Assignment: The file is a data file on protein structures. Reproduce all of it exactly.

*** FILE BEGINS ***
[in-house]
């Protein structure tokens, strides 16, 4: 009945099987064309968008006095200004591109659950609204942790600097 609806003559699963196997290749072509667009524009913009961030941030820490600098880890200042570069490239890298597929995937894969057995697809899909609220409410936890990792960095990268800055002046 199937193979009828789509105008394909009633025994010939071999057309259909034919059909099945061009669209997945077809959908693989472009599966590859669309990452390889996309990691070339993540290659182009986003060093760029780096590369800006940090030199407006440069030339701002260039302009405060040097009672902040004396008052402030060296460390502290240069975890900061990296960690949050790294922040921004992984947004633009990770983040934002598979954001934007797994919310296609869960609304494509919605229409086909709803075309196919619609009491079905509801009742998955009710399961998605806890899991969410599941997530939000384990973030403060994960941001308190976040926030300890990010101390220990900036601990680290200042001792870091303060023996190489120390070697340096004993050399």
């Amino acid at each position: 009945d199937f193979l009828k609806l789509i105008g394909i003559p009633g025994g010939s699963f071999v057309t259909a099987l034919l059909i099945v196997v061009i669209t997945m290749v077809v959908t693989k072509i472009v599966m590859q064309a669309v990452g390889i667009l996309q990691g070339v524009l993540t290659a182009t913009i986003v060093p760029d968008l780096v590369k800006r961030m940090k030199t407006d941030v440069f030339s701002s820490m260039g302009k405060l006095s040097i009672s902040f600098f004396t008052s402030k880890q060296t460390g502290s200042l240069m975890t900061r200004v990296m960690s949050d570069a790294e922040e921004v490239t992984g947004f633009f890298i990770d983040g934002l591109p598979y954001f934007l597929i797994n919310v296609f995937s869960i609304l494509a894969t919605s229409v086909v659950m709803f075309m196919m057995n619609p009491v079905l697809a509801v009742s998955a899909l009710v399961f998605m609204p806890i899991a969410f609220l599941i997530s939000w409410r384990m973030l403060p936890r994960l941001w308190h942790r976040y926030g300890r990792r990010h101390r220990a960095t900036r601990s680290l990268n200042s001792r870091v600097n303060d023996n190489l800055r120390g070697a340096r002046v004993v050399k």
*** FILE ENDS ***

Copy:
[in-house]
């Protein structure tokens, strides 16, 4: 009945099987064309968008006095200004591109659950609204942790600097 609806003559699963196997290749072509667009524009913009961030941030820490600098880890200042570069490239890298597929995937894969057995697809899909609220409410936890990792960095990268800055002046 199937193979009828789509105008394909009633025994010939071999057309259909034919059909099945061009669209997945077809959908693989472009599966590859669309990452390889996309990691070339993540290659182009986003060093760029780096590369800006940090030199407006440069030339701002260039302009405060040097009672902040004396008052402030060296460390502290240069975890900061990296960690949050790294922040921004992984947004633009990770983040934002598979954001934007797994919310296609869960609304494509919605229409086909709803075309196919619609009491079905509801009742998955009710399961998605806890899991969410599941997530939000384990973030403060994960941001308190976040926030300890990010101390220990900036601990680290200042001792870091303060023996190489120390070697340096004993050399």
């Amino acid at each position: 009945d199937f193979l009828k609806l789509i105008g394909i003559p009633g025994g010939s699963f071999v057309t259909a099987l034919l059909i099945v196997v061009i669209t997945m290749v077809v959908t693989k072509i472009v599966m590859q064309a669309v990452g390889i667009l996309q990691g070339v524009l993540t290659a182009t913009i986003v060093p760029d968008l780096v590369k800006r961030m940090k030199t407006d941030v440069f030339s701002s820490m260039g302009k405060l006095s040097i009672s902040f600098f004396t008052s402030k880890q060296t460390g502290s200042l240069m975890t900061r200004v990296m960690s949050d570069a790294e922040e921004v490239t992984g947004f633009f890298i990770d983040g934002l591109p598979y954001f934007l597929i797994n919310v296609f995937s869960i609304l494509a894969t919605s229409v086909v659950m709803f075309m196919m057995n619609p009491v079905l697809a509801v009742s998955a899909l009710v399961f998605m609204p806890i899991a969410f609220l599941i997530s939000w409410r384990m973030l403060p936890r994960l941001w308190h942790r976040y926030g300890r990792r990010h101390r220990a960095t900036r601990s680290l990268n200042s001792r870091v600097n303060d023996n190489l800055r120390g070697a340096r002046v004993v050399k």